My sister is a speech therapist who works with people who have suffered a stroke. A stroke is what happens when the blood supply to your brain gets cut off, usually by a blood clot but sometimes after the bursting of a blood vessel.
By the way, the etymology of the word ‘stroke’ is completely unrelated to that thing you do to cats. It’s from the same root as ‘strike’: a blow delivered, such as the stroke played by a top order batsman to a half-paced delivery outside offstump. It’s use is metaphorical in the medical case.
Whatever the etymology, being struck by a stroke is not a good thing. The longer the blood supply is cut off, the more extensive the damage to brain cells, damage that can be long-lasting and even permanent.
Hence the international information campaign to improve public recognition of the signs of stroke:
And hence why victims of stroke sometimes need speech therapists like my sister to help them re-wire their damaged brain to cope with the loss of the cells that used to manage language and communication.
What has this got to do with values?
Not a lot, but also everything.
Treating someone who’s had a stroke isn’t like treating someone who’s got frostbite. I’m not one for body-mind dualism, but for most people our brains are a significant contributor to what makes us us. And the importance of correctly parsing and producing language is absolutely ru8gia;;AKL
At a stroke, a stroke can completely transform the person we thought we were. It’s a cataclysm—and an opportunity.
In the three months after a stroke, as the body madly tries to heal itself, the brain enters a period of heightened neuroplasticity. This is when speech therapists do the bulk of their work, which begins by exploring the patient’s values—those invisible through-lines of a human’s psychology and behaviour.
Philosophers, theologians and self-dev gurus are prominently conscious of their values. The rest of us tend to cruise through life with our values in the driving seat, blissfully unaware we’re a passenger until something forces us to take the wheel for a second.
Like when we have a stroke and a meddling psychologist asks us a bunch of damnfool questions in a desperate bid to figure out the kind of brain they’ve been tasked to put back together.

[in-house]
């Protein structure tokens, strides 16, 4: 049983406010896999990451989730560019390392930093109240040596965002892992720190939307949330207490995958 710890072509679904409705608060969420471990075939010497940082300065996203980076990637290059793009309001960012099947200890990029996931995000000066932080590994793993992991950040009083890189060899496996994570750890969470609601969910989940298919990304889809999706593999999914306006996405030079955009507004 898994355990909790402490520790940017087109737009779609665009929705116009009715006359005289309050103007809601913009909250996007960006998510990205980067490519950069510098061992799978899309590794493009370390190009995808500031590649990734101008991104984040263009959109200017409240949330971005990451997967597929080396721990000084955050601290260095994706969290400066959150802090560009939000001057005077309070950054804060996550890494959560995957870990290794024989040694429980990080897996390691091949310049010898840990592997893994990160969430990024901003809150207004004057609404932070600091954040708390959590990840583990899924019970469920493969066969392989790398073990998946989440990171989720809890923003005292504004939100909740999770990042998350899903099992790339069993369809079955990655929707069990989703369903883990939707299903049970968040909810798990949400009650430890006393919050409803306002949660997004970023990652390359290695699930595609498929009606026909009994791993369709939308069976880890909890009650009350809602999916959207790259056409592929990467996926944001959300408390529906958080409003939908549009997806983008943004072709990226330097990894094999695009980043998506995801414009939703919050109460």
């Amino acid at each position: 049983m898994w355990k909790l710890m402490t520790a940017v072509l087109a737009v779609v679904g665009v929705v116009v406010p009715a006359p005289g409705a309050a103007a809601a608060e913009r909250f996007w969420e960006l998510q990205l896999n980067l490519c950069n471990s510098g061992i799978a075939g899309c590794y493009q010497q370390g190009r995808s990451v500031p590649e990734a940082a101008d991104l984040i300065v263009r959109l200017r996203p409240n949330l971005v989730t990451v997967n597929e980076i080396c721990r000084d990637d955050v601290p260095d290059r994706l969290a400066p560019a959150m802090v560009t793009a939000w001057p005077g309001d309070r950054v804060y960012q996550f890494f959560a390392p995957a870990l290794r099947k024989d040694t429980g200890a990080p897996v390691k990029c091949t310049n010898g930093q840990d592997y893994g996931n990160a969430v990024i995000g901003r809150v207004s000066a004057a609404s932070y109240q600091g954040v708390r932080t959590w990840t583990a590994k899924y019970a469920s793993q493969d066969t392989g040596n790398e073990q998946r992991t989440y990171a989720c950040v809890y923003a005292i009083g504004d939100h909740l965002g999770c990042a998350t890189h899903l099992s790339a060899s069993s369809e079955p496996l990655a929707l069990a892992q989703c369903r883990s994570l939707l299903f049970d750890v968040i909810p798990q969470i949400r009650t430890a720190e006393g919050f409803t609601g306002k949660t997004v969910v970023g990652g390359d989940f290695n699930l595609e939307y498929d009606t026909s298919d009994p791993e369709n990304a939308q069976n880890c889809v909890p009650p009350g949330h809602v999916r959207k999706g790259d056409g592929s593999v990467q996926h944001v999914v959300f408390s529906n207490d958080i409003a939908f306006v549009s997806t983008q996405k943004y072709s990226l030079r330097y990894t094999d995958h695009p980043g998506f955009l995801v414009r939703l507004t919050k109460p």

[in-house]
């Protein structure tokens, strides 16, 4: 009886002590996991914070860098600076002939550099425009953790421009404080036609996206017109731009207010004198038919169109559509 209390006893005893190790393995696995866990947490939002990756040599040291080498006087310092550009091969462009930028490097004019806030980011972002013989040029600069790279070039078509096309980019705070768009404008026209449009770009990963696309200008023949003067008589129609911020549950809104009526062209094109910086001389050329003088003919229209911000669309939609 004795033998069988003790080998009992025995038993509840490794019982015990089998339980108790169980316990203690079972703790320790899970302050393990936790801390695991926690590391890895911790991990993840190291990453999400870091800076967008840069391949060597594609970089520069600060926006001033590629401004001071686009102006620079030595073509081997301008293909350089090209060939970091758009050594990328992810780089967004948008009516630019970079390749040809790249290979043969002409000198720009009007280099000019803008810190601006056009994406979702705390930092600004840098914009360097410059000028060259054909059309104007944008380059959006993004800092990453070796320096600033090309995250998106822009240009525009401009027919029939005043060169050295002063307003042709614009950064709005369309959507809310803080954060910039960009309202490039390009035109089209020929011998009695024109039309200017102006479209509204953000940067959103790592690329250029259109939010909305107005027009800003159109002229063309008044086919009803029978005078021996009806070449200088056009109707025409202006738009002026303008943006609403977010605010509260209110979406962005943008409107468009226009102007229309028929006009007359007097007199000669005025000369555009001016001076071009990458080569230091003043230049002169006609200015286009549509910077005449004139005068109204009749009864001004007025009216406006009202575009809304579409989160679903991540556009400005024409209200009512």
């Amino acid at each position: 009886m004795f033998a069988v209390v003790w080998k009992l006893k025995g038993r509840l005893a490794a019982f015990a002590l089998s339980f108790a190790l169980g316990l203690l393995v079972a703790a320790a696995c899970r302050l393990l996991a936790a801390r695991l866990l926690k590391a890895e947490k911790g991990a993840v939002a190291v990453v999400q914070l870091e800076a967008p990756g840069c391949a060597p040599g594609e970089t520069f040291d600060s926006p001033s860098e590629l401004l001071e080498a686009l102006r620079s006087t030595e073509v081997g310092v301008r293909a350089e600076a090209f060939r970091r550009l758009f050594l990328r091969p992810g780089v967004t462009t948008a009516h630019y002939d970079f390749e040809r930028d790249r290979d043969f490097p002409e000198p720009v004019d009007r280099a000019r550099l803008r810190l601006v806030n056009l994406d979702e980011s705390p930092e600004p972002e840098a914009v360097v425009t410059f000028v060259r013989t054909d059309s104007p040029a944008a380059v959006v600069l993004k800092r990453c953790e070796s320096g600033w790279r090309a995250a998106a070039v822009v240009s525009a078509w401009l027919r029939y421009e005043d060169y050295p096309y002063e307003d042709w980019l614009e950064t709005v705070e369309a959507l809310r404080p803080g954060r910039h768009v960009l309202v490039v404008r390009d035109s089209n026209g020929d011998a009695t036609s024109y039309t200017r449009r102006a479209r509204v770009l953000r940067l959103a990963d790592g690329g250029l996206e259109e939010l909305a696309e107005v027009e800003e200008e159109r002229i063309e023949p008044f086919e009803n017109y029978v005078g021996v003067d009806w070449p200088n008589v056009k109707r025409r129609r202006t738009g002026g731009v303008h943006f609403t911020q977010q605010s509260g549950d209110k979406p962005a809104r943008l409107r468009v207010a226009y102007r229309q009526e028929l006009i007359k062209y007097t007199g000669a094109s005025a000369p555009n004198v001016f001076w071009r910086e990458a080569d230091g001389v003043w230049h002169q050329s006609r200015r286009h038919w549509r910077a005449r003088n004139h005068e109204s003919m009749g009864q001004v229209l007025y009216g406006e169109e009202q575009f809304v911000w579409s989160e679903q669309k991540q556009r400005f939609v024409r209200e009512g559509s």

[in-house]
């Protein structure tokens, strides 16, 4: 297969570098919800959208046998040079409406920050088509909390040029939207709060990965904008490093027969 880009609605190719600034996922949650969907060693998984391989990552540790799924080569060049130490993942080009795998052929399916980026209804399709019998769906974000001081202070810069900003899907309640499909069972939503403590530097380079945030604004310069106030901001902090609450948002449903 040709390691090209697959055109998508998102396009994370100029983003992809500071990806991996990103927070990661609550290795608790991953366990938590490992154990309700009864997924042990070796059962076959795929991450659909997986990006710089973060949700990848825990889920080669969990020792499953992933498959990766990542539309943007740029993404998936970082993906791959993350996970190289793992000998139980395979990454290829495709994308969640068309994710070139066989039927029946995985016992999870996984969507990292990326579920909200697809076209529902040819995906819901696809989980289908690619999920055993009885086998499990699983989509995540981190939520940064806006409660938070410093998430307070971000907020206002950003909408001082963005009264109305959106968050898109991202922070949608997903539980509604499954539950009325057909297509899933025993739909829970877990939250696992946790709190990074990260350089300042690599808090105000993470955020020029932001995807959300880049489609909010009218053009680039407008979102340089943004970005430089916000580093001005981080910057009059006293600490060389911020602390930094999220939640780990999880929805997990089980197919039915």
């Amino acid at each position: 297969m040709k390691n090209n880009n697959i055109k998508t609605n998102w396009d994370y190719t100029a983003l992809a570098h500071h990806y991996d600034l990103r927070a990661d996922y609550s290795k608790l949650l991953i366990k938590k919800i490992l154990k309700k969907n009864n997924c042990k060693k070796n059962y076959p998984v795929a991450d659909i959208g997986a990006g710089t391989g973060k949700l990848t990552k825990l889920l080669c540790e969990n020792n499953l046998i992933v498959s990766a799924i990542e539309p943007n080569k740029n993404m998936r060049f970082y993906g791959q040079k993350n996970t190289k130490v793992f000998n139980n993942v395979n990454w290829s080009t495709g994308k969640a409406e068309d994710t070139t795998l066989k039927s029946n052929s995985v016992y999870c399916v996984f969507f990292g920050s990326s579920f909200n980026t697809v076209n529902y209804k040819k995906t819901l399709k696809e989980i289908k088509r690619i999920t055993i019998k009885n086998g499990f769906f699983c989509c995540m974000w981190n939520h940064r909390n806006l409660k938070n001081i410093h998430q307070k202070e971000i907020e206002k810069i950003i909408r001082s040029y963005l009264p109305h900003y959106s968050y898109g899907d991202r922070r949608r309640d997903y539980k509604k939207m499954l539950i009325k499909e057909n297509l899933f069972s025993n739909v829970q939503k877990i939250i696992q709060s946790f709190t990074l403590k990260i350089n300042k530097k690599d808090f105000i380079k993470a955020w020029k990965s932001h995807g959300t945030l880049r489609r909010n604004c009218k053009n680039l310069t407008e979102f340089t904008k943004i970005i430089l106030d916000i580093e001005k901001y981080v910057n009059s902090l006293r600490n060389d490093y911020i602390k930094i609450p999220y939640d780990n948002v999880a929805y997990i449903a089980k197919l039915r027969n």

Enter my sister…
There are two ways to look at stroke recovery. It’s an opportunity to change the values you’ve always lived by because they’re not working for you. Or it’s an opportunity to hold onto your old values, as one solid anchor at a time when everything else in your life has been turned upside down.
So my sister starts her sessions with stroke survivors by exploring their values. It’s a deceptively simple task: read through a list of words like ‘courage’, ‘creativity’ and ‘curiosity’ and pick out the ones that resonate with you most.
I say deceptively simple because, as my sister explains, when your language and cognition have been banjaxed by a stroke and you have no understanding of abstract concepts like ‘courage’, picking words from a list is nigh on impossible. It’s the speech therapist’s job to help people communicate across the opening chasm.
But when they’re pinned down, these six words, these six values, give the survivor a foundation on which to build the rest of their post-stroke lives.
As my sister says:
You might not be able to feed yourself, climb the stairs or recognise your relatives after a stroke, but you can always live by your values.
If Janet decides that one of her values is generosity, then she can apply those values as easily to her post-stroke existence as she did before. Maybe she can’t work any more and can’t afford the big money gifts she used to dole out to friends and to charity—but generosity as a value is independent of wealth. It’s up to Janet to decide what generosity means for her now.
In this way, human beings can find meaning in any situation by foregrounding and following their values instead of focussing on the mental, physical and material capacity they might have lost.
This remains true even if the only value left to them is the ability to bear suffering with fortitude. If you’re dubious, see Viktor Frankl. And if you haven’t had a stroke recently, please don’t check out because…
As human societies the world over are wracked with The Virus, we’re showing all the signs of a metaphorical stroke. Bear with me.
We can’t do the same things as we could a year ago—we can’t even think the same thoughts. We’ve become estranged from society and alienated from the world. Our future horizon has shrunk unpredictably: tomorrow is another day, but only probably.
Doesn’t it feel, metaphorically speaking, like we’re stumbling around half paralysed, thinking through the sludge of a million dead brain cells? Not really, no. But also: yeah, a bit.
Without downplaying the complementary cataclysms of either stroke or global pandemic, I think there’s something in twisting my sister’s words to the scenario:
You might not be able to play touch rugby, find gainful employment or buy toilet paper during a global pandemic, but you can always live by your values.
FWIW: When I went through the Russ Harris values worksheet yesterday, I settled on no less than thirty-one values that were very important to me. It was sweaty work narrowing it down to six, but I ended up with adventure, creativity, curiosity, generosity, intimacy and—the one ring to rule them all—connection.
Only connect the prose and the passion, and both will be exalted, and human love will be seen at its height. Live in fragments no longer. Only connect, and the beast and the monk, robbed of the isolation that is life to either, will die.
E.M. Forster, Howard’s End (1910)
P.S.: Fund the NHS!